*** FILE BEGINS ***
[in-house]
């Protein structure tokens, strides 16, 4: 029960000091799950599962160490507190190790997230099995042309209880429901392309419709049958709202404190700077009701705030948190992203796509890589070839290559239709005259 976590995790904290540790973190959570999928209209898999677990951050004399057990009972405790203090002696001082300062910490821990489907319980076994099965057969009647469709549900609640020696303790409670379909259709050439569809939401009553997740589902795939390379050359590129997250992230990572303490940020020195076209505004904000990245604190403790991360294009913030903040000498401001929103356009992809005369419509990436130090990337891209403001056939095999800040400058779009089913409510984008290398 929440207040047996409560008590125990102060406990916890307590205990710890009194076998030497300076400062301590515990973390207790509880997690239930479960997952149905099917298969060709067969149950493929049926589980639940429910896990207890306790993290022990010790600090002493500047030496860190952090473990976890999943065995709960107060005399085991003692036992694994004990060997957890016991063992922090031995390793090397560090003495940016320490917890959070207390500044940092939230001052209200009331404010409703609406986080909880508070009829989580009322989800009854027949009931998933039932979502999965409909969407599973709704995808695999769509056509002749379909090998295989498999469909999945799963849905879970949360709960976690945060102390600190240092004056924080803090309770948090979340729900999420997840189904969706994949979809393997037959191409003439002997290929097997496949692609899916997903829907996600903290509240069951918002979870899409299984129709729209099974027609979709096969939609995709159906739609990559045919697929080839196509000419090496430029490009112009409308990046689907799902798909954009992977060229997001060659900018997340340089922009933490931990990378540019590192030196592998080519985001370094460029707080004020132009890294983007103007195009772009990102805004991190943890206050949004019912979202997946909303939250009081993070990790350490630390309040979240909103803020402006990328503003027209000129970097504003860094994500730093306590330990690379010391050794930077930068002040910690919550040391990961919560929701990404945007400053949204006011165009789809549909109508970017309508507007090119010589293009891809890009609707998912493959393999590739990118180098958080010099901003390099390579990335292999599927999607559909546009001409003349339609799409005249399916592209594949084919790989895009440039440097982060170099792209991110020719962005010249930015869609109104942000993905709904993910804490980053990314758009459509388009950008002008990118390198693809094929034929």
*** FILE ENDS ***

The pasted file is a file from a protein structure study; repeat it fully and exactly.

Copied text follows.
[in-house]
């Protein structure tokens, strides 16, 4: 029960000091799950599962160490507190190790997230099995042309209880429901392309419709049958709202404190700077009701705030948190992203796509890589070839290559239709005259 976590995790904290540790973190959570999928209209898999677990951050004399057990009972405790203090002696001082300062910490821990489907319980076994099965057969009647469709549900609640020696303790409670379909259709050439569809939401009553997740589902795939390379050359590129997250992230990572303490940020020195076209505004904000990245604190403790991360294009913030903040000498401001929103356009992809005369419509990436130090990337891209403001056939095999800040400058779009089913409510984008290398 929440207040047996409560008590125990102060406990916890307590205990710890009194076998030497300076400062301590515990973390207790509880997690239930479960997952149905099917298969060709067969149950493929049926589980639940429910896990207890306790993290022990010790600090002493500047030496860190952090473990976890999943065995709960107060005399085991003692036992694994004990060997957890016991063992922090031995390793090397560090003495940016320490917890959070207390500044940092939230001052209200009331404010409703609406986080909880508070009829989580009322989800009854027949009931998933039932979502999965409909969407599973709704995808695999769509056509002749379909090998295989498999469909999945799963849905879970949360709960976690945060102390600190240092004056924080803090309770948090979340729900999420997840189904969706994949979809393997037959191409003439002997290929097997496949692609899916997903829907996600903290509240069951918002979870899409299984129709729209099974027609979709096969939609995709159906739609990559045919697929080839196509000419090496430029490009112009409308990046689907799902798909954009992977060229997001060659900018997340340089922009933490931990990378540019590192030196592998080519985001370094460029707080004020132009890294983007103007195009772009990102805004991190943890206050949004019912979202997946909303939250009081993070990790350490630390309040979240909103803020402006990328503003027209000129970097504003860094994500730093306590330990690379010391050794930077930068002040910690919550040391990961919560929701990404945007400053949204006011165009789809549909109508970017309508507007090119010589293009891809890009609707998912493959393999590739990118180098958080010099901003390099390579990335292999599927999607559909546009001409003349339609799409005249399916592209594949084919790989895009440039440097982060170099792209991110020719962005010249930015869609109104942000993905709904993910804490980053990314758009459509388009950008002008990118390198693809094929034929």